Why Did You Choose to Self-Publish? Would You Do It Again?
When Angela was preparing an anthology of short stories, two requirements drove the decision to self-publish: speed and control.
Q: Why did you ask for help from Castle Priory Press?
A: I needed their specialist skills, and software. Plus, it was great to have somebody share the journey.
Q: How did the project come about?
A: In early 2023, studying for an MLitt with University of Glasgow, one of my assignments was to produce an editing and publishing project. I’d been a member of a writing group for several years, and through 2022 we’d run a short-story challenge with a writing prompt given at the start of each month. Several of us had taken part most months and I asked the group whether they’d be interested in publishing a selection of the stories; we could sell the book to raise funds for charity. A handful of my fellow authors were up for the project and ‘Why Would You Go Through There?’ - named after the writing prompt for March - was born.
My university assignment was to write a 5,000-word report on the project. The deadline for that was mid-April, so I had barely three months to collect the stories, edit them, design the book layout and cover, proof-read, publish, and market the book. Then I had to write about the process. With that timeline, knowing that traditional publishing can take years, not weeks, self-publishing was the only way.
Another disadvantage of traditional publishing is that it requires the author to give up substantially all control over decisions such as design, and I already had a strong idea of what I wanted the book to look like. The Write Club has published several anthologies in the past; I wanted mine to sit neatly beside its ancestors on the bookshelf: similar spine and font, the same size book.
Q: What did you bring to the project?
A: Some of my own skills made self-publishing easier. For example, I qualified as a project manager (years ago) so I’m pretty good at keeping to deadlines, multi-tasking and organising several streams of activity toward a goal. I’ve got strong completer-finisher tendencies that make me a bit of a perfectionist – I can’t help it, I’m a Virgo. Added to that, I’m pretty good at editing and proof-reading, though I don’t claim to be an expert. Working on this project, I discovered it’s much easier to proof-read somebody else’s work than my own, and my stories only accounted for one-fifth of the contents. So, if someone is thinking of self-publishing and they aren’t strong on project-management or proof-reading, they might consider getting help with those skills.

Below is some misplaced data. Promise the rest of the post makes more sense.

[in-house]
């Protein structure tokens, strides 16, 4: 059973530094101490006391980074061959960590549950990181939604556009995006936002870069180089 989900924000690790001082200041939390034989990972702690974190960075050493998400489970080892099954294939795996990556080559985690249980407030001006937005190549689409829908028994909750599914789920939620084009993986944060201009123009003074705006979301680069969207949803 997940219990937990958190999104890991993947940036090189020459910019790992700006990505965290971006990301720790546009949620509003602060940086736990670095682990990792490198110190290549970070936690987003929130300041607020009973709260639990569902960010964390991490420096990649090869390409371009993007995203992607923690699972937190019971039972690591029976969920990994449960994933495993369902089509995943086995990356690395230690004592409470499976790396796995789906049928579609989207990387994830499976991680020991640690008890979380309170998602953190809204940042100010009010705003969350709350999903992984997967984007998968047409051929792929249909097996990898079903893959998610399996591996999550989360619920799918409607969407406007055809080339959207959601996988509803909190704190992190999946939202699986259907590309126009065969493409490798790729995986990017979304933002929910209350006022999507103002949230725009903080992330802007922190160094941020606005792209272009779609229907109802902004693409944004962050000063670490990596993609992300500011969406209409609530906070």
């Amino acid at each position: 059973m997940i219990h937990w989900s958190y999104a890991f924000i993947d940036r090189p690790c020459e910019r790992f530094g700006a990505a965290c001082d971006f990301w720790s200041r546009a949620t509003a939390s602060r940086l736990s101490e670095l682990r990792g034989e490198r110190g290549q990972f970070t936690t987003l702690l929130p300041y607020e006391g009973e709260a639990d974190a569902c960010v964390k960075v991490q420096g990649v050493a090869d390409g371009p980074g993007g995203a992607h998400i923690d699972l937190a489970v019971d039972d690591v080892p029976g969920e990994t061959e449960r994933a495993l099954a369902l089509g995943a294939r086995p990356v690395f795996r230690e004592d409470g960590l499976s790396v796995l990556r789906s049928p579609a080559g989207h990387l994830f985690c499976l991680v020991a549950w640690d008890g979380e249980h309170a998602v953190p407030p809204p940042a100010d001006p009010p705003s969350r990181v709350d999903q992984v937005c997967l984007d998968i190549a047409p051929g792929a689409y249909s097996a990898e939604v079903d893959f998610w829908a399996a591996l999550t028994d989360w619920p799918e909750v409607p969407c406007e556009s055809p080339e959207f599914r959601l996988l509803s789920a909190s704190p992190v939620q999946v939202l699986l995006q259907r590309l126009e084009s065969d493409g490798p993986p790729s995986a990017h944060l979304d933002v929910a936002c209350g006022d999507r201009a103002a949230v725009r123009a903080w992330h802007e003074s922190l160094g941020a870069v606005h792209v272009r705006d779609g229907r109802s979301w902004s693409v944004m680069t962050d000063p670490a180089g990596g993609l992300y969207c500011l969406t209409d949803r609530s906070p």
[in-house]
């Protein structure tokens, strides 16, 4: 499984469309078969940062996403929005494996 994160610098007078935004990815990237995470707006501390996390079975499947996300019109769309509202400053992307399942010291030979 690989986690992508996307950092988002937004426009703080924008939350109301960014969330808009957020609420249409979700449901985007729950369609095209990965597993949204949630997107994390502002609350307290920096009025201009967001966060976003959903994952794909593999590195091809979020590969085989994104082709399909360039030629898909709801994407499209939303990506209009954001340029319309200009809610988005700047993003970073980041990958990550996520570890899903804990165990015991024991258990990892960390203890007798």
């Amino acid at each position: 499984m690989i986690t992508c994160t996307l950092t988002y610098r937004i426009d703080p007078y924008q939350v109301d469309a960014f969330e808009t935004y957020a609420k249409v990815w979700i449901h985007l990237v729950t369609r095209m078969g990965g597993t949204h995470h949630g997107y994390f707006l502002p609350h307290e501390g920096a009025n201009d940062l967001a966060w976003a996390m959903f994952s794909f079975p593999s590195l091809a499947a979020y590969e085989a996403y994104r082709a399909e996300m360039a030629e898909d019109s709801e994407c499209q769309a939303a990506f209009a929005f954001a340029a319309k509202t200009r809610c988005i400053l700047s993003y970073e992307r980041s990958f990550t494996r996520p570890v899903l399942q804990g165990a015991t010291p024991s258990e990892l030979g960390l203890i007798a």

Q: What did you need?
A: I’d never published a book before, so I had zero knowledge about the process. Ruth and Jane kindly offered to give any help and advice I needed to complete the project, and they also suggested that they could publish it for me, if I chose.
At first, I decided to go it alone, joining the Alliance of Independent Authors (ALLi) because they had a load of instructional videos on their site. I watched tutorials about how to publish an eBook, and how to format a book for printing. I learned about trim size, gutters, ISBNs, widows and orphans. I’d never thought about headers and footers, but I soon found there were layouts I preferred.
Although there are free templates on the internet, the results were less than ideal. So, I began researching specialist publisher software, but the cost was prohibitive, especially for a one-off project. That’s when I asked Ruth and Jane how much they’d charge to publish the book for me – and it worked out to be less than the cost of doing it myself.
Q: What did Castle Priory Press do for you?
A: I sent them the book as a word document and Ruth used that fancy software to arrange the layout for both paperback and kindle. They organised the ISBN, all the cover art and some marketing material too, as well as mailing me a proof copy to check everything before it went on sale.
I’d never designed a book cover before. I had a good idea of how I wanted it to look, but absolutely none of the technical skills to produce it. Jane had infinite patience and made several versions of the cover as she translated my amateur imaginings into a physical reality. She was just as determined as I to get it right.
Weekly emails kept me updated on progress, which was reassuring, and we even managed to get the book published with a few days to spare before the deadline.
Q: What’s your conclusion at the end of the project?
A: I think having professional help to self-publish is the best of both worlds. It made everything so much easier, and I got the book I wanted, without having to invest the time needed to learn a new set of skills. I’d definitely take this route again: it worked for me.